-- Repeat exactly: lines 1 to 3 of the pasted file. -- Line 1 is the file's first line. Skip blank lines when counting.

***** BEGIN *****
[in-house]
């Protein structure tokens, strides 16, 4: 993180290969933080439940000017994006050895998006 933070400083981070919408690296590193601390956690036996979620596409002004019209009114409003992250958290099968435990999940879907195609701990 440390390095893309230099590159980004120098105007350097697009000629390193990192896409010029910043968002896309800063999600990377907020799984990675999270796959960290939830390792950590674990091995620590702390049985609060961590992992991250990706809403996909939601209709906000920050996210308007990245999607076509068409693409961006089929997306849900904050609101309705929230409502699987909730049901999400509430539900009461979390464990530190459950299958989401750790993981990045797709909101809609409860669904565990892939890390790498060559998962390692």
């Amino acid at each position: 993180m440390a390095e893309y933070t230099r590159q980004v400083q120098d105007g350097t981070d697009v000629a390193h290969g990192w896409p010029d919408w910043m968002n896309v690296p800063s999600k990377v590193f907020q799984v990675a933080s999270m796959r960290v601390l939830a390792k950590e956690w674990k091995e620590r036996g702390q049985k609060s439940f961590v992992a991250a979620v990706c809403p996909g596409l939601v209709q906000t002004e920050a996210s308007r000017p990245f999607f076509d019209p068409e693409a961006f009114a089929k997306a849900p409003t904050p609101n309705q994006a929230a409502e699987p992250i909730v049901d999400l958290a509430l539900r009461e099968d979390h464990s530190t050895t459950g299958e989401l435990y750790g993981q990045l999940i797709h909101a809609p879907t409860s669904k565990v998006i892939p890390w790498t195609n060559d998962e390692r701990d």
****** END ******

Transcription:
[in-house]
């Protein structure tokens, strides 16, 4: 993180290969933080439940000017994006050895998006 933070400083981070919408690296590193601390956690036996979620596409002004019209009114409003992250958290099968435990999940879907195609701990 440390390095893309230099590159980004120098105007350097697009000629390193990192896409010029910043968002896309800063999600990377907020799984990675999270796959960290939830390792950590674990091995620590702390049985609060961590992992991250990706809403996909939601209709906000920050996210308007990245999607076509068409693409961006089929997306849900904050609101309705929230409502699987909730049901999400509430539900009461979390464990530190459950299958989401750790993981990045797709909101809609409860669904565990892939890390790498060559998962390692």
């Amino acid at each position: 993180m440390a390095e893309y933070t230099r590159q980004v400083q120098d105007g350097t981070d697009v000629a390193h290969g990192w896409p010029d919408w910043m968002n896309v690296p800063s999600k990377v590193f907020q799984v990675a933080s999270m796959r960290v601390l939830a390792k950590e956690w674990k091995e620590r036996g702390q049985k609060s439940f961590v992992a991250a979620v990706c809403p996909g596409l939601v209709q906000t002004e920050a996210s308007r000017p990245f999607f076509d019209p068409e693409a961006f009114a089929k997306a849900p409003t904050p609101n309705q994006a929230a409502e699987p992250i909730v049901d999400l958290a509430l539900r009461e099968d979390h464990s530190t050895t459950g299958e989401l435990y750790g993981q990045l999940i797709h909101a809609p879907t409860s669904k565990v998006i892939p890390w790498t195609n060559d998962e390692r701990d």